- Facebook live may be more appropriate to reach a specific audience, depending on your audience and goals
Stories on Instagram and Snapchat
Another format that has grown in popularity is ‘stories’ on Instagram and Snapchat. When Instagram first launched stories last year it was deemed a copycat to Snapchat, but it now sees 200 Million Instagrammers using stories daily. Reports found that after Instagram released their stories function, Snapchat saw up to 40% decline in people viewing stories on their app.
Stories are handy to share behind the scenes content, or a different personality to your normal feed. They can also be a useful tool for relaying information to your audience quickly, or sharing exclusive content. A downside of stories for many brands is that the content is only available for 24 hours, and followers have to click to view the content as it wont appear on the news feed. Instagram have, however, been notifying users when someone they follow adds a story for the first time, or after not posting one for a while.
Are they right for me?
Depending on your type of business and target audience, stories could be worth testing, but won't be for everyone due to the transient nature of the content. For example, for niche consumer brands in fashion, retail and beauty, stories may work well with the right approach and content, but the B2B market is likely to be slower to adopt. Good quality and well planned live streaming of videos via Facebook or YouTube will work for most businesses though.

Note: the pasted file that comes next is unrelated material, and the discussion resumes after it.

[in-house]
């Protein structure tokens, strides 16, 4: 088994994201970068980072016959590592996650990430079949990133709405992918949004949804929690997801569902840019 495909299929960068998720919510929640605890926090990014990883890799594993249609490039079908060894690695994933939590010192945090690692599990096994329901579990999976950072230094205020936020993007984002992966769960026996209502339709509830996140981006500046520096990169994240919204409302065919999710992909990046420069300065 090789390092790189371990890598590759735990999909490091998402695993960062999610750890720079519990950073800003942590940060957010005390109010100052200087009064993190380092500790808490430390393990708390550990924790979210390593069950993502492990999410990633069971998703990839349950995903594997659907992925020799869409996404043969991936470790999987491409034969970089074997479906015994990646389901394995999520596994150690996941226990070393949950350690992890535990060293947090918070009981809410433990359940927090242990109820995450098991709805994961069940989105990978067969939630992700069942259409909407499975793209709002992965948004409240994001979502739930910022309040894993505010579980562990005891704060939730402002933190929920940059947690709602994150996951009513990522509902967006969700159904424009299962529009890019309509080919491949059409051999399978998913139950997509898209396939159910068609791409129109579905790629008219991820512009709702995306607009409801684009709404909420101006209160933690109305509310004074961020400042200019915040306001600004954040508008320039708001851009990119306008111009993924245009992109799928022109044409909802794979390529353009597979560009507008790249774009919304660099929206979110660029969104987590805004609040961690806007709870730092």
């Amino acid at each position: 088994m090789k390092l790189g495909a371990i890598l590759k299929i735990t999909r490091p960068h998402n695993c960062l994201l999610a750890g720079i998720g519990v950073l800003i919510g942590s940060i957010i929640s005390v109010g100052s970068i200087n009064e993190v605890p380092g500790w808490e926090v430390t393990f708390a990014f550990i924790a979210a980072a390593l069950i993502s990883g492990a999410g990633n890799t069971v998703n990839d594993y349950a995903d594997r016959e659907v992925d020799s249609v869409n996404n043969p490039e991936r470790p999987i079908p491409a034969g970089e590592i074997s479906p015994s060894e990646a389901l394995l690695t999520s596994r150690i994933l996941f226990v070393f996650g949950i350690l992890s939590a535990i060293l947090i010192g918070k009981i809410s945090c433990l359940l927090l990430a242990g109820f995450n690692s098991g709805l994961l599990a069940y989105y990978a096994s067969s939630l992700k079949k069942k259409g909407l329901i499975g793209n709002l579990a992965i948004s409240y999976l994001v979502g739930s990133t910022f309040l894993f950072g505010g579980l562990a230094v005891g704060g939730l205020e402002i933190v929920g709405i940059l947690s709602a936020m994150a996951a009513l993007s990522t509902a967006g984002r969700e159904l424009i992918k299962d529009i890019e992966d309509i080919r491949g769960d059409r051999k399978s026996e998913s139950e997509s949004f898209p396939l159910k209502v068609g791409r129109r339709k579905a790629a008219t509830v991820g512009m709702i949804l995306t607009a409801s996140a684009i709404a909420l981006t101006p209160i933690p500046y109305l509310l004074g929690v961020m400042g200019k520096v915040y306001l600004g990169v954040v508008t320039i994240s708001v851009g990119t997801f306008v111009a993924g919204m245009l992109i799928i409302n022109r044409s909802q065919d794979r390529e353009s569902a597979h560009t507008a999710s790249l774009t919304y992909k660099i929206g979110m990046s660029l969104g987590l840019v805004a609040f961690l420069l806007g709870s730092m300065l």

If utilised effectively, both Facebook and YouTube's streaming services are beneficial in marketing your content. The success lies in correctly identifying which one is going to attract the biggest audience and more importantly attract the audience who you are most relevant to your business. This could differ greatly, depending on your business, the content, the audience and the motive behind the stream. You may want to test both formats, and various types of content across each channel.